After the recent mass shooting in New Zealand, the government quickly promised gun control. It’s left many wondering why politicians in the US are consistently more hesitant to enact gun control legislation.
What’s the gun situation in New Zealand?
Laws are more strict than in the US. While many Americans can buy a gun in less than an hour after a background check, that process can apparently take weeks or months in New Zealand – and includes a home visit from officials to make sure a weapon would be properly stored. But unlike some countries, most guns don't need to be registered there. And New Zealand’s gun lobby is believed to be pretty powerful. So passing gun reform could be challenging.
But lawmakers are going to try?
Yes. The PM says she'll introduce legislation next month to ban military-style semi-automatic weapons, assault riffles, and high-capacity magazines. There'd also be a buyback program for people who want to give up their guns. The gov’s quick response raised questions about why US lawmakers hesitate to make similar gun policy edits.
Yeah, why is that?
There could be a few explanations, like how the US’s voting system tends to give more power to rural voters – where gun ownership is concentrated. But the US also has the Second Amendment. New Zealand doesn’t. That makes attempts at gun control there a lot less complicated.
What’s the current gun situation in the US?
Gun deaths...are the highest they’ve been in decades. In 2017, almost 40,000 people in the US died by guns. The majority were by suicide. The next major cause of death was homicide. No other wealthy country has comparable rates for gun deaths. For context, out of more than 20 wealthy countries, the US is believed to be responsible for more than 80% of all gun deaths.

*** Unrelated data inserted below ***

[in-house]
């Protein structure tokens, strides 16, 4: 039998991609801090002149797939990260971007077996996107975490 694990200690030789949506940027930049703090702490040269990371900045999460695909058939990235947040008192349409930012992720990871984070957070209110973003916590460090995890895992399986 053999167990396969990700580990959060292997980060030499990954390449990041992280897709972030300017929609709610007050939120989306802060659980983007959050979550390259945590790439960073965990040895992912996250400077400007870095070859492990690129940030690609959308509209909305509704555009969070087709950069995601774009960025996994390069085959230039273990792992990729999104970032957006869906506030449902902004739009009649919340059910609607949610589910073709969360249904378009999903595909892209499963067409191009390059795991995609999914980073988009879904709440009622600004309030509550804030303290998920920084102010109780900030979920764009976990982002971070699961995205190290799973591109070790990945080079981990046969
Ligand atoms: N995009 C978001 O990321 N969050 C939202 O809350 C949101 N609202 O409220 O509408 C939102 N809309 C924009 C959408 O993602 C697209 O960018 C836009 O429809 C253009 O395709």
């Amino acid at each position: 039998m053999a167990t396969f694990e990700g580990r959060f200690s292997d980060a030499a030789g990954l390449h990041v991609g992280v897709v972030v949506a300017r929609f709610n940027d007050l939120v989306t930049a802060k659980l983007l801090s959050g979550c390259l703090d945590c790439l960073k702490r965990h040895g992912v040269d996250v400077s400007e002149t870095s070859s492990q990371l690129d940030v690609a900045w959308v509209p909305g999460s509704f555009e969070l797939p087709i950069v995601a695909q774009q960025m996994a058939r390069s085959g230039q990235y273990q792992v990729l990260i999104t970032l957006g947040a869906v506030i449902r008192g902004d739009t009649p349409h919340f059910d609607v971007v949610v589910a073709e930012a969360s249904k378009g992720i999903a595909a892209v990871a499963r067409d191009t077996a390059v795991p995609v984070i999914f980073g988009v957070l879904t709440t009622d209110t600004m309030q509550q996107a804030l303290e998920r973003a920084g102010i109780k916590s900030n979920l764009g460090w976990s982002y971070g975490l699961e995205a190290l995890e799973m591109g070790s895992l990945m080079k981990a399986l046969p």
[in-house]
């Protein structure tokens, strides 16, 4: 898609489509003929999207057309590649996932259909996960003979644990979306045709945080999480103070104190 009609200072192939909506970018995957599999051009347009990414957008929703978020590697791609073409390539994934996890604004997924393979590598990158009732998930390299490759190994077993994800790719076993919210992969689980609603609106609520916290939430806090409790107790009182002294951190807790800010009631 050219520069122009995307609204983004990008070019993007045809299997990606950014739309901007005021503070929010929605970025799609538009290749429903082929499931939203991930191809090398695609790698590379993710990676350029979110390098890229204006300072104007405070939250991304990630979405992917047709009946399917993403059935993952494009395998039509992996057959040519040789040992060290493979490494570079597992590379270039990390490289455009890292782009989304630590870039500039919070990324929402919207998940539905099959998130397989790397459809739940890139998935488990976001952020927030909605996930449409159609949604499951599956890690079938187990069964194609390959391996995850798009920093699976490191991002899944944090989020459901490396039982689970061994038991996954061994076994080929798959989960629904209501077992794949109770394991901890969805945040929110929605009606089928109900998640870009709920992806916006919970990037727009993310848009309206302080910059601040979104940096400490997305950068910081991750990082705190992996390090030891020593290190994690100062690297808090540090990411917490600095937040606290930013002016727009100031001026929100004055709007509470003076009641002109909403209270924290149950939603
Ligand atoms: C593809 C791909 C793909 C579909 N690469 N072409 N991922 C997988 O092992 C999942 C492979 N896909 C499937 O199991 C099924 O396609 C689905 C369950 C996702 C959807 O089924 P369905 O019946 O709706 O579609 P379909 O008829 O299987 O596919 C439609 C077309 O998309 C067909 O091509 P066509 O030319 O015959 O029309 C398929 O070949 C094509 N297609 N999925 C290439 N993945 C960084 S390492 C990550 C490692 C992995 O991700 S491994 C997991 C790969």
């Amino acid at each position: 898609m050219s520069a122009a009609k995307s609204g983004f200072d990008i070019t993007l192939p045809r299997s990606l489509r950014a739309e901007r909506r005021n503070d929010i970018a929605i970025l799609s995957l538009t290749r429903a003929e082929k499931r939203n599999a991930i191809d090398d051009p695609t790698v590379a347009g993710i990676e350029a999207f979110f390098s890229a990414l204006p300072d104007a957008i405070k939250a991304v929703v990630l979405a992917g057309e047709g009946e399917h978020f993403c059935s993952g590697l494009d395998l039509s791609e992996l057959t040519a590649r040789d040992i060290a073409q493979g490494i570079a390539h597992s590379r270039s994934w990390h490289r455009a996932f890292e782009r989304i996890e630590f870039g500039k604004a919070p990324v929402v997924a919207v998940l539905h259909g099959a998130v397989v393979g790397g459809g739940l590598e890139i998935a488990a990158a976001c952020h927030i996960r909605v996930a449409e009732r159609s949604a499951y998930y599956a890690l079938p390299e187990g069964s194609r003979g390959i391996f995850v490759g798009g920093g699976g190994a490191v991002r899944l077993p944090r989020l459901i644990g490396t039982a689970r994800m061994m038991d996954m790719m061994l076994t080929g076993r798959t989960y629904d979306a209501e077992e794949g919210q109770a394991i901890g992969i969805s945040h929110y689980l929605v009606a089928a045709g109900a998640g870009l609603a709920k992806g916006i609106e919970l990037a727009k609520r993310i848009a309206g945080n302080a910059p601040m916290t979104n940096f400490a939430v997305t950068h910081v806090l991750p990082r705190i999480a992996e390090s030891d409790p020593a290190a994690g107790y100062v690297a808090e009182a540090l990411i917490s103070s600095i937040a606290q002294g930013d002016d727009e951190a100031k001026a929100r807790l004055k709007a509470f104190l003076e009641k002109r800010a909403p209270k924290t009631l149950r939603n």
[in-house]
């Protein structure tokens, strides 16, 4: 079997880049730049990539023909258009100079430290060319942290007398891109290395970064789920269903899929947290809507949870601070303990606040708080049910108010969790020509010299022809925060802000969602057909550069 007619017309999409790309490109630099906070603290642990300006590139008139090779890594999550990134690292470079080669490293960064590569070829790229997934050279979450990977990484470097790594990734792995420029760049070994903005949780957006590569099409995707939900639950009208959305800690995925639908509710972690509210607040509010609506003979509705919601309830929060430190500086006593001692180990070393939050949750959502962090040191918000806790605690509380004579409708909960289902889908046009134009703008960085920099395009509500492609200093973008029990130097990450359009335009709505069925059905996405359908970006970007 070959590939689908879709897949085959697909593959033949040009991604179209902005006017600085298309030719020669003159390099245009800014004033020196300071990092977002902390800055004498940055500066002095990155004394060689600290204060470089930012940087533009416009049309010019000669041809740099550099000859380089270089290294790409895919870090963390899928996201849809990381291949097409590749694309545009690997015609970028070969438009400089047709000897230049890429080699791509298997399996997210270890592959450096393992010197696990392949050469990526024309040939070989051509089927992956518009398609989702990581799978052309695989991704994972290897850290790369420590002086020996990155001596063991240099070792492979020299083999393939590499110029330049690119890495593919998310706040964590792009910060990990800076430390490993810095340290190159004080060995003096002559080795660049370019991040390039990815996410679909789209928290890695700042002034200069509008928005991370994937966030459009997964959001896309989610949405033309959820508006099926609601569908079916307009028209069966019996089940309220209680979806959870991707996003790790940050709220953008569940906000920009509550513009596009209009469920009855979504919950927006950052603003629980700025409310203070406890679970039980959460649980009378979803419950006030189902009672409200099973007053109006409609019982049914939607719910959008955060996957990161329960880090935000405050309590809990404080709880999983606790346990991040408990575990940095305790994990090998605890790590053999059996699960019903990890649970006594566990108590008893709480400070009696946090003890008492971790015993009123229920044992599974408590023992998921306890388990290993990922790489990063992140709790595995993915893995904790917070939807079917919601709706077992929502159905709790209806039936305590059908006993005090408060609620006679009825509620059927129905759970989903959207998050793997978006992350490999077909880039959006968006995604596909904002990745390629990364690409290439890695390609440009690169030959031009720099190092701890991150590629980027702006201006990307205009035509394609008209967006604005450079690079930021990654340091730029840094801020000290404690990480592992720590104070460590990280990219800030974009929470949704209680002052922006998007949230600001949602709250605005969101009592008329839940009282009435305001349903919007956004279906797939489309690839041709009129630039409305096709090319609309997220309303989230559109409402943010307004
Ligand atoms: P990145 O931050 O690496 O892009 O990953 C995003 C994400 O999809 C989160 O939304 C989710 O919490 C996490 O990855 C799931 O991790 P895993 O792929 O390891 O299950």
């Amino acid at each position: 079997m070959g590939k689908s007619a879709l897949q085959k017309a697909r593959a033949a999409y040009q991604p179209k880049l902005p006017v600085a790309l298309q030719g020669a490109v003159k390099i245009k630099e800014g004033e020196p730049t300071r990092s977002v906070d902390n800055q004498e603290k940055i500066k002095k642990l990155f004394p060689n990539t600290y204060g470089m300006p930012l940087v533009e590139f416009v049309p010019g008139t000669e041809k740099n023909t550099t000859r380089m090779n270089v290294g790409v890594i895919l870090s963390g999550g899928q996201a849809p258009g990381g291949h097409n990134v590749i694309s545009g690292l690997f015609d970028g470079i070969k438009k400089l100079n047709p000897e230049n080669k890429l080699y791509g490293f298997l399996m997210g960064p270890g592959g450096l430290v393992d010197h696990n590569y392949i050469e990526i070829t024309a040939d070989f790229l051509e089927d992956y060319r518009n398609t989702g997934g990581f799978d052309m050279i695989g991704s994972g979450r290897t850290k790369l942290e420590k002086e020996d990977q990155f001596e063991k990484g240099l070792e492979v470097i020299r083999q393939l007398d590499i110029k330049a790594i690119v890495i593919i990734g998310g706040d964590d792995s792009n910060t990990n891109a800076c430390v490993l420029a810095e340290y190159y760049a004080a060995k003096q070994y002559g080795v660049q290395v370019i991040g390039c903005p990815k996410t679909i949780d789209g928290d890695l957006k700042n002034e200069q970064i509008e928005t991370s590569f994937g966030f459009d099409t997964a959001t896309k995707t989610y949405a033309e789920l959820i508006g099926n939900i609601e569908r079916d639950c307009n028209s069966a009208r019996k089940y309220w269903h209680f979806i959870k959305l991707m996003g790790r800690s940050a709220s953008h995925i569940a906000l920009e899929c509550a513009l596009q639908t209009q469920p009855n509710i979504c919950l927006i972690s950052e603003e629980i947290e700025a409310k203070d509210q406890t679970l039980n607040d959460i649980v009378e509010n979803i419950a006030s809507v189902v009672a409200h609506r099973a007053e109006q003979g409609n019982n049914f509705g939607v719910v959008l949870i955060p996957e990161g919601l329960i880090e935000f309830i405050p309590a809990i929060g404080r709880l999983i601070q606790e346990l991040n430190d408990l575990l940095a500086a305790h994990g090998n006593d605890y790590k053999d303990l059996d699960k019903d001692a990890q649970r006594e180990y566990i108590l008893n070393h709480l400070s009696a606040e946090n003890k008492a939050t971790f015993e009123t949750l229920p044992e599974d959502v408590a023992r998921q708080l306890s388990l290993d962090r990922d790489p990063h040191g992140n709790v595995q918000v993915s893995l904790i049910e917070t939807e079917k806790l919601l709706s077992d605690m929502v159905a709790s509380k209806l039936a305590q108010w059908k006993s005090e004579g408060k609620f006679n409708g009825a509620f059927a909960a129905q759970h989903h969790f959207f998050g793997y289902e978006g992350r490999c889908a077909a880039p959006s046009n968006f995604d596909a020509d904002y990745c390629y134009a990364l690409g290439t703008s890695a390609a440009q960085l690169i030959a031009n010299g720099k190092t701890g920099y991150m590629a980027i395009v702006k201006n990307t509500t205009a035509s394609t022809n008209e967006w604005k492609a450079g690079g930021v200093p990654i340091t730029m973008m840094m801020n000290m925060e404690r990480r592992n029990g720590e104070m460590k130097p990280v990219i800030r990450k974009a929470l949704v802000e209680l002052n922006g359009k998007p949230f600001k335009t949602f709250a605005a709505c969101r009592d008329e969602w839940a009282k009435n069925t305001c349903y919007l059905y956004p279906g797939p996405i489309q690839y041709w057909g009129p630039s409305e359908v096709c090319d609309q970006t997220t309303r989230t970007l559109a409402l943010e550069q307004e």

Gun access…today, it’s estimated that 20-30% of Americans own a gun – and that more live in a household with a gun. But it’s hard to know for sure because there’s no central database of gun owners. One analysis found that the majority of Americans say they have guns for protection. People also own guns for hunting, sport shooting, or because they collect them. One estimate says that 22% of gun owners didn’t go through a background check. That’s because of...
Federal law...requires a background check, but only if you buy from a licensed dealer (think: a store). The check looks into criminal convictions, domestic violence history, and mental health records – and can take minutes. If you buy from a private seller (think: someone occasionally selling from a personal collection), you can skip the background check. Since private sellers can sell at gun shows, this is why you hear about the “gun show loophole.” And why some people advocate instead for a “universal background check.”
State laws...vary on everything from whether you can openly carry a gun to whether you can buy assault weapons and high-capacity magazines. Some states require background checks, even if you buy from a private seller.
What role does the NRA play in all of this?
We get into that, the history of gun policy in the US, and more in theSkimm app. If you download the app now, you can text us your questions each week on a different news topic and get an exclusive Skimm FAQ. Psst: the first week is free.